Against all odds: Recent A.L. Brown graduate grapples with brain tumor

Published 12:10 am Saturday, July 1, 2023

KANNAPOLIS — Despite receiving a life-altering brain-tumor diagnosis, one A.L. Brown graduate did not let that stop him from living his senior year to the fullest.

Leonardo Perez-Martinez doesn’t want the high-grade glioma tumor doctors found inside his head two years ago to define him. He dreams of becoming a designer, enjoys playing video games and wants to attend business school someday. He’s a member of the National Technical Honor Society. Unfortunately, the severity of the tumor progression forced him to make some sacrifices.

“It was pretty tough on me,” Perez-Martinez said. “I had to stop going to school and go to treatments.”

After the school received word of Perez-Martinez’s diagnosis, Victoria Giraldo, a front-office staffer at A.L. Brown, said they told him he could start coming to class three days a week.

“He said ‘no,’ that he would be there every day,” Giraldo said. “Leonardo has inspired me. Whenever I have aches and pains, I think well, Leonardo is going to be there. I need to be there, too.”

According to the Nationwide Children’s Hospital, a high-grade glioma is a type of tumor formed in the brain or spinal cord (central nervous system or CNS) through the abnormal growth of glial cells. Glial cells surround, protect and help with the functions of neurons, which are the cells that help send messages from your brain to the rest of your body.

Since his diagnosis, Perez-Martinez has undergone numerous surgeries and therapy treatments, including chemotherapy and radiation.

Following a February surgery to remove as much of the tumor as possible, he started radiation to shrink what was left of the tumor. Another scan in April revealed two more spots, so the doctors started him on more potent chemotherapy.

“During that chemo, they told Antonio that it might have a reaction on his skin and that he would lose some eyesight, (or experience) heart palpitations and memory loss,” Giraldo said.

Perez-Martinez’s mother, Antonia Martinez, added, “The only thing we realized, his nails were darker. God has been good.”

The good news was short-lived. In June, the doctors told them the tumor had grown 2.2 millimeters when they hoped it would shrink. It wasn’t the first time that he had received bad news.

“I started worrying about my family and how they would react,” Perez-Martinez said. “There are times when I am worried and anxious about it, but I don’t want it to devolve my life.”

Up against the odds, Perez-Martinez still graduated.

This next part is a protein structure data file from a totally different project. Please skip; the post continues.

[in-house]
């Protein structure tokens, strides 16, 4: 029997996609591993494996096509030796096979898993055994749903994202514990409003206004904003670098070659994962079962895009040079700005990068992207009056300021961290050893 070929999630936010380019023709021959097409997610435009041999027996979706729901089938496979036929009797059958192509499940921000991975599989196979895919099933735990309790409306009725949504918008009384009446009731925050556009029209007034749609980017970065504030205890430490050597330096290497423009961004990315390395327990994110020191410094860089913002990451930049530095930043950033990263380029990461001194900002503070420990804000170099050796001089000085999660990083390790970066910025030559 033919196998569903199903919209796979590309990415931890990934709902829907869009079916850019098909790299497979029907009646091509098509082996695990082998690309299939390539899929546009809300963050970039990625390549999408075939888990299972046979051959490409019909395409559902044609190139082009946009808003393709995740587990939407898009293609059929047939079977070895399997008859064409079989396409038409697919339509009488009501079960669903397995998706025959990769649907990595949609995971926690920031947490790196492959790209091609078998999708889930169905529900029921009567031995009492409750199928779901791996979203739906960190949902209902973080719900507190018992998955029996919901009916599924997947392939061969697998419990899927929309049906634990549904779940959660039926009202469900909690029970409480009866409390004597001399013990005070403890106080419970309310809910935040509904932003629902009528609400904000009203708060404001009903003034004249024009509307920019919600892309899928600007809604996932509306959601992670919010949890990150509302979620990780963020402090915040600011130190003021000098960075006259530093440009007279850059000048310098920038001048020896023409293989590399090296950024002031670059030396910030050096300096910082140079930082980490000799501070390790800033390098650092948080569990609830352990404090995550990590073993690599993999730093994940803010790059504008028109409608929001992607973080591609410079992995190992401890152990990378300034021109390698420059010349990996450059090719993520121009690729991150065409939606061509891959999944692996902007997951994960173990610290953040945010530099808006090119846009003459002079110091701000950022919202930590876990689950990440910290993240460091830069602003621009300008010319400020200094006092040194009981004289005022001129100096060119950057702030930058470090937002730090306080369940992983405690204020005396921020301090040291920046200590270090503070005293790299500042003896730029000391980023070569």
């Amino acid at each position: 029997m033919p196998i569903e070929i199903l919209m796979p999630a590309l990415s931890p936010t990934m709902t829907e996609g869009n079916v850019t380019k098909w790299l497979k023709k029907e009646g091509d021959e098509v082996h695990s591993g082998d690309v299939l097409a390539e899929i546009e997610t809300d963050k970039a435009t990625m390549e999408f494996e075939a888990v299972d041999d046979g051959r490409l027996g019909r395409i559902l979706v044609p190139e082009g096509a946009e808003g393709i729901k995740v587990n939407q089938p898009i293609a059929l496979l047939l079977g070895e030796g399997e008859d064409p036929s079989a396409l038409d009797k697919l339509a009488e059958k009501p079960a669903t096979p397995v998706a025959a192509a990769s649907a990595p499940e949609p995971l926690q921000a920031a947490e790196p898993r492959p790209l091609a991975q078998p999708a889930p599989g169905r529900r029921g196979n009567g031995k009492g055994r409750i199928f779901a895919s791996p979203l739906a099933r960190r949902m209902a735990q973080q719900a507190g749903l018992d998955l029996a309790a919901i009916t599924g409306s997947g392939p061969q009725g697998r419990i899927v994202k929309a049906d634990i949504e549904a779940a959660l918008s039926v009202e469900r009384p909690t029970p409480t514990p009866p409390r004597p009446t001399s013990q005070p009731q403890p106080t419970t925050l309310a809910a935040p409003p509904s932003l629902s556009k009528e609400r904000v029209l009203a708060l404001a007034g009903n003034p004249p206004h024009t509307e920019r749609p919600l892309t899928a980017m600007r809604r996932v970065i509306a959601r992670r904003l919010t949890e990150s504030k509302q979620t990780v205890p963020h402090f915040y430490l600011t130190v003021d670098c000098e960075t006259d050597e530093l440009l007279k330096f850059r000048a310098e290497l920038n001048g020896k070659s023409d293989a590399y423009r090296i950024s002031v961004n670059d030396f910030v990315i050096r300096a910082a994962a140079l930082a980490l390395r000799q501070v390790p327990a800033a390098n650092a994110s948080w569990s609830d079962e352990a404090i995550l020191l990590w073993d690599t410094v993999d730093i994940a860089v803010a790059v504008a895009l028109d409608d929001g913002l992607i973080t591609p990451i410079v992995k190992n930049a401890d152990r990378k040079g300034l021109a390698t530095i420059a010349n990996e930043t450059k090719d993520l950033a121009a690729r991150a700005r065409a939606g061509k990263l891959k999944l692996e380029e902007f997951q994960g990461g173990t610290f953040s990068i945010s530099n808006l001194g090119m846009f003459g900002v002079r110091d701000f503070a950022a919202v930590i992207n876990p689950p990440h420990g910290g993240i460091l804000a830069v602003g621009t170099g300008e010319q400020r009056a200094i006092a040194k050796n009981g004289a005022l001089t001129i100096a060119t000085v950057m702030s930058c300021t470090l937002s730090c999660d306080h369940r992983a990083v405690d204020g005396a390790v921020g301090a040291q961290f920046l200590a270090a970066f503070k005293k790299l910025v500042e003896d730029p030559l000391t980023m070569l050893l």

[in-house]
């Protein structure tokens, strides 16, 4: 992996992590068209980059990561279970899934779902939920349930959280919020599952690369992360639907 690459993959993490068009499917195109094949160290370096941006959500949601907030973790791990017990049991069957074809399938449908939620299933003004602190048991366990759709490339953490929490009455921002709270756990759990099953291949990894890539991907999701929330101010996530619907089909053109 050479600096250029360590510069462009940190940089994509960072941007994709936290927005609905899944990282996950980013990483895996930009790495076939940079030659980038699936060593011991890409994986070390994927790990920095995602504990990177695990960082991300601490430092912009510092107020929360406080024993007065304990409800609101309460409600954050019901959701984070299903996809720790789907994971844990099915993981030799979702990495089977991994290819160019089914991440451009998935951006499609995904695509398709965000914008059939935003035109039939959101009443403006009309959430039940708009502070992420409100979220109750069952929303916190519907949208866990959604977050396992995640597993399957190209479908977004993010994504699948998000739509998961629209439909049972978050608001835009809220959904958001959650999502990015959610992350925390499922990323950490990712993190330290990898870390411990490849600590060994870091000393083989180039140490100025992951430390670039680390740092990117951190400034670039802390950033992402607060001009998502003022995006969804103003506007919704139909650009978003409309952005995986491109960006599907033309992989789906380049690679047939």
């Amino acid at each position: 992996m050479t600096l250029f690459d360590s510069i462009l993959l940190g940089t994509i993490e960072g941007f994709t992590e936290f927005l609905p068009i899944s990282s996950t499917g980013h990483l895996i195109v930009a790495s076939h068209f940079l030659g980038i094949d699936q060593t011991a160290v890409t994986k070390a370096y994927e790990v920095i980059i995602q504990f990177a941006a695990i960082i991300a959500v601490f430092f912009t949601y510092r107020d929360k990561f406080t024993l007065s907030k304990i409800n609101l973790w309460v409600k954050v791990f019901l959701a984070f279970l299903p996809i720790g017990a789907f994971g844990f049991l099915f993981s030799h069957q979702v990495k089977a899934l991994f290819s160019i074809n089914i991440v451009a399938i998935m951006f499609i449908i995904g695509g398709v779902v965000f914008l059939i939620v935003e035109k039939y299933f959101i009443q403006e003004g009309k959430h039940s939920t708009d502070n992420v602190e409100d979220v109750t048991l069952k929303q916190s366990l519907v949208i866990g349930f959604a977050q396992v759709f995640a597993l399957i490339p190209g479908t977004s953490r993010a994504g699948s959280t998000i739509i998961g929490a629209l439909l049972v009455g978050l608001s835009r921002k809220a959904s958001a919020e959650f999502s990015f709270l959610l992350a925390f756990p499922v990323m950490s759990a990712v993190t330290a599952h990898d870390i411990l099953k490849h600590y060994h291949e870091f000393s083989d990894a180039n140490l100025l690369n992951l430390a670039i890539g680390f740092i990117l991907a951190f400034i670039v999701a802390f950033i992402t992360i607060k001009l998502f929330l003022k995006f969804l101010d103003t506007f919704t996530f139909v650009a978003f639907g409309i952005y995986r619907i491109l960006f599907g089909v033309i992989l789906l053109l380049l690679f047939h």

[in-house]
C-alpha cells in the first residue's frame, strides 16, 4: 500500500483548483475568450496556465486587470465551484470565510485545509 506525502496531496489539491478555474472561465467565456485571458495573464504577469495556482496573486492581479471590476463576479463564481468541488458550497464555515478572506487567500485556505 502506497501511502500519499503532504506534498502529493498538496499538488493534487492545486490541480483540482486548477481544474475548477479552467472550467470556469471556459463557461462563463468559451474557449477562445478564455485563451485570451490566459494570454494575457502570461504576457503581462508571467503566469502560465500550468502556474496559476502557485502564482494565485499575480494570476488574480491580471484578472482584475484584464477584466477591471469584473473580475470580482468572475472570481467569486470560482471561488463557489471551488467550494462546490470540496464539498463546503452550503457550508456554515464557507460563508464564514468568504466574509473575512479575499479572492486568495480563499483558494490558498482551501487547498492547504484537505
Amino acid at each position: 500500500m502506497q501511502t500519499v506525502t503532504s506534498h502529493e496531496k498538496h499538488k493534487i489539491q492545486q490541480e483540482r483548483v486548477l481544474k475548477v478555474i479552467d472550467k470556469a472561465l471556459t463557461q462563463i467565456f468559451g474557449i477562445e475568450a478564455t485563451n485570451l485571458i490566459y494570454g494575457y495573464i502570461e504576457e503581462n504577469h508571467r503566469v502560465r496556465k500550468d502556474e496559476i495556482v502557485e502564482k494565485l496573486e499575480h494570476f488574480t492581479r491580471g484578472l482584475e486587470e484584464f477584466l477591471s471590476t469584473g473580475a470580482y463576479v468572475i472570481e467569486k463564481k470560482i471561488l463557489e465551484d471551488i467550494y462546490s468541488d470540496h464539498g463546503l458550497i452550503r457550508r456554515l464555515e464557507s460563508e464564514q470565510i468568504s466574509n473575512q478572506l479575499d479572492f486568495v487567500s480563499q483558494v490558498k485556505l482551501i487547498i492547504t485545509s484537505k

“When he was first diagnosed, we thought he might not make it to graduation,” said Dr. Ute Lentz, Perez-Martinez’s engineering teacher. “He came to school because that was the part he could control. A routine is important.”

Lentz shared that Perez-Martinez was a model student.

“He never was misbehaving,” Lentz said. “He focuses. He concentrates on the work and is a good problem solver. Engineering has a lot to do with design, and he was really good at it.”

Perez-Martinez did more than walk at his graduation last month.

“He finished in the top 10 percent of all seniors,” Giraldo said.

After the summer, Perez-Martinez plans to start classes at Rowan-Cabarrus Community College.

Knowing that her son is suffering is unbearable for his mother.

“I wish I could trade places with him, “Martinez said. “I feel my son has such a bright future. I have faith that we will find a trial and that he will heal and he will be able to fill his dreams and have that career that he wants.

“I have asked and pleaded to God to find a way that there will be a medication that would cure him.”

There were a lot of studies and clinical trials for children with Perez-Martinez’s condition, but he has aged out now that he is 18.

While his options are limited in North Carolina, some doctors said they would look for different clinical trials in another state. The family is optimistic about a possible treatment available in New York.

Even with the positive prospect, challenges still confront the family.

“My goal is if they find something, I want to be able to go with him,” Martinez said. “Going to a different state, I would have to lose my job. If I am traveling, I could not continue with my job.”

Giraldo added, “I wish money would not be an obstacle. If they do tell them that there is a trial and this would work, that money would not be an issue. Leonardo has fought very hard, and money should not be the obstacle.”

Through it all, the family has been faithful.

After his mother contacted their congregation at St. Joseph’s Catholic Church, Perez-Martinez was the subject of many prayers.

“A group of ladies from the church came to the house to pray with Leonardo,” Giraldo said. “I remember Leonardo holding on to the rosary and was so focused on repeating what the ladies were saying. Faith has kept this family together.”

When she needs a little extra strength, Martinez holds her son’s hand.

“He is so strong,” Martinez said. “I hold on to his hand so I don’t collapse. He is my strength.”

For now, the family will wait for confirmation of the treatment options in New York, trusting that God will answer their prayers.